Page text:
Thursday, February 16, 2012

Reasons To Look At Foods With A Low Glycemic Index by Andrew Mason

We have enough evidence to tell us that if we are trying to look after our heart condition we should eat a lot of fruit and vegetables. These foods have the properties that we are looking for, if we are trying to control blood sugar levels. This type of carbohydrate will help us to steer clear of the peaks and valleys, which occur during internal processing and are typically associated with elevated insulin levels and the onset of diabetes. Should you aim for foods that are found at the lower end of the glycemic index, exclusively? Should you focus just on fruits and vegetables and avoid everything else? As always, sweeping generalizations are not a good idea and we need to look at each individual food, as some surprises are in store when you least expect.

Foods that are found toward the bottom end of the glycemic index, a scale which runs between zero and 100, are generally felt to be much better at controlling weight and regulating insulin. These foods are categorized according to the amount of time that it takes for your body to process them. However, we cannot classify foods of one category as being "favorable," while others are not. For example, watermelon, one of the most refreshing and theoretically "beneficial" foods that we enjoy during the summer months, has a relatively high glycemic index of 72.

We are all looking for the perfect diet and should take some time to study the way that the index is put together. While we are looking for the best foods, we will come across the potato, one of the common staples of our diet. Depending on how this is prepared, it can either fall within the "moderate" classification, or toward the high end of the scale. By baking a potato you will push it to the top of the index, but if you steam it, you will be in the middle.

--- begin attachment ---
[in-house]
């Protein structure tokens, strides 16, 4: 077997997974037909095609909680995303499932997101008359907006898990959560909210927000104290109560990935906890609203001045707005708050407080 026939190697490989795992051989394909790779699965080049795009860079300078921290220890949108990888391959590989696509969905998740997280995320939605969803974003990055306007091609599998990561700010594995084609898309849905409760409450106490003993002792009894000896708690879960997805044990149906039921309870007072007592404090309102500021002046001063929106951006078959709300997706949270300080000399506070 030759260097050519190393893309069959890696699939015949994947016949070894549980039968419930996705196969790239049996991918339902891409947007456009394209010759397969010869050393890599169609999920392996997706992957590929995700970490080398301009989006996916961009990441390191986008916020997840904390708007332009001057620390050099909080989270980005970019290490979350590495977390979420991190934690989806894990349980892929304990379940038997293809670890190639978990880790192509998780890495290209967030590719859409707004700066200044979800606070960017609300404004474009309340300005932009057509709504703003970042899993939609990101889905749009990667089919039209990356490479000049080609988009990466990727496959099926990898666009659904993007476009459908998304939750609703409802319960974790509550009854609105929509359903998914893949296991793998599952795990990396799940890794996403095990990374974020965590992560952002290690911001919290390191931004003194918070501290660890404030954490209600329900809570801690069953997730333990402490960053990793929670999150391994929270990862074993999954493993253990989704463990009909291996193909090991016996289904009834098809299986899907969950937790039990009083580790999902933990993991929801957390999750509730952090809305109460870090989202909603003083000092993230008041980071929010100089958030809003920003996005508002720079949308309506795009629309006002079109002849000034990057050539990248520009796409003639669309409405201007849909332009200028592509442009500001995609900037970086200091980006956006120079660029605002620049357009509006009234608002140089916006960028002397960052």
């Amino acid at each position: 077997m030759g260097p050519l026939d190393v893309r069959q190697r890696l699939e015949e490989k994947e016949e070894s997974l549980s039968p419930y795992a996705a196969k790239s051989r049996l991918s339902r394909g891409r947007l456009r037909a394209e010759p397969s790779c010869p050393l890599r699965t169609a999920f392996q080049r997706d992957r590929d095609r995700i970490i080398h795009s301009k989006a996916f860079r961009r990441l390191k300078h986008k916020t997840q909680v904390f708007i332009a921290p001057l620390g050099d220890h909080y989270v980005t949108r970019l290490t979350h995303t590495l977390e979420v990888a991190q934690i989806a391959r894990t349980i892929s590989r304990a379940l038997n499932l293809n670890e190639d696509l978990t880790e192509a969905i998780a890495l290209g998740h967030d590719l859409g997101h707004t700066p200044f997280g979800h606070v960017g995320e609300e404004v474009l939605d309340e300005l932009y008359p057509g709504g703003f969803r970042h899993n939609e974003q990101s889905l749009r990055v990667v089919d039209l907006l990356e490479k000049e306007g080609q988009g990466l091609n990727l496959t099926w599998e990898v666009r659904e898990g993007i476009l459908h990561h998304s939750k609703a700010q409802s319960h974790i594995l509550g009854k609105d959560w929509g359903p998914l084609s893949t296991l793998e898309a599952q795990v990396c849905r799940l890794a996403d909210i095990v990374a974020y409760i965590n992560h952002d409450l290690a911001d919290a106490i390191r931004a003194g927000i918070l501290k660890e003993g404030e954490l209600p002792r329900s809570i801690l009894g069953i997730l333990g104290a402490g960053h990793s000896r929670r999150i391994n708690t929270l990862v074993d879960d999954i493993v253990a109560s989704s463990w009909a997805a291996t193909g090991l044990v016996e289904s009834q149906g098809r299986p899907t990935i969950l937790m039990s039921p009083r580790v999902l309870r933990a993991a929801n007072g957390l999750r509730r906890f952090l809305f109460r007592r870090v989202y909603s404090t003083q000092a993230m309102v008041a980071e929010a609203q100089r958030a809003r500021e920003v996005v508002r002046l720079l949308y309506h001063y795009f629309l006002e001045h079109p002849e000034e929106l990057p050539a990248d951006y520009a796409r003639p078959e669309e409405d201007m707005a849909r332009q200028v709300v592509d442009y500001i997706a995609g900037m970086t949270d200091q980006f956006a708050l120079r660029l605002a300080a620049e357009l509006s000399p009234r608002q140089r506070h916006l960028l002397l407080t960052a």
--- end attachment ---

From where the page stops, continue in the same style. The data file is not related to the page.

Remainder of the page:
Most of the green, leafy vegetables promoted by health experts around the world are to be found, with the majority of fruits, at the bottom of the index. We can certainly focus on eating these every day, but we don't necessarily want to avoid those at the top end of the index, either. There has to be a certain amount of variety in the diet, if we are to make it work.

The Surgeon General is quick to tell us that we should focus our daily diets on the consumption of breads and cereals. The glycemic index tells us to narrow this down, though. Avoid that refined wheat whenever you can, but focus on whole grains instead. These grains have a lot of essential fiber, which helps us to process everything, steadily.

A good diet would be composed of fruits and vegetables together with appropriately sized servings of lean protein. Protein is good as it can regulate the otherwise negative effects of some high glycemic index foods. Narrow this down even more by focusing on fish, which has a lot of those Omega-3 fatty acids and valuable nutrients.

Protein is beneficial, but must be regulated by itself. Beware of the fat content and ensure that you strike a good balance as you compose a nutritional and tasty diet. You don't need many of those potentially damaging simple carbs, after all.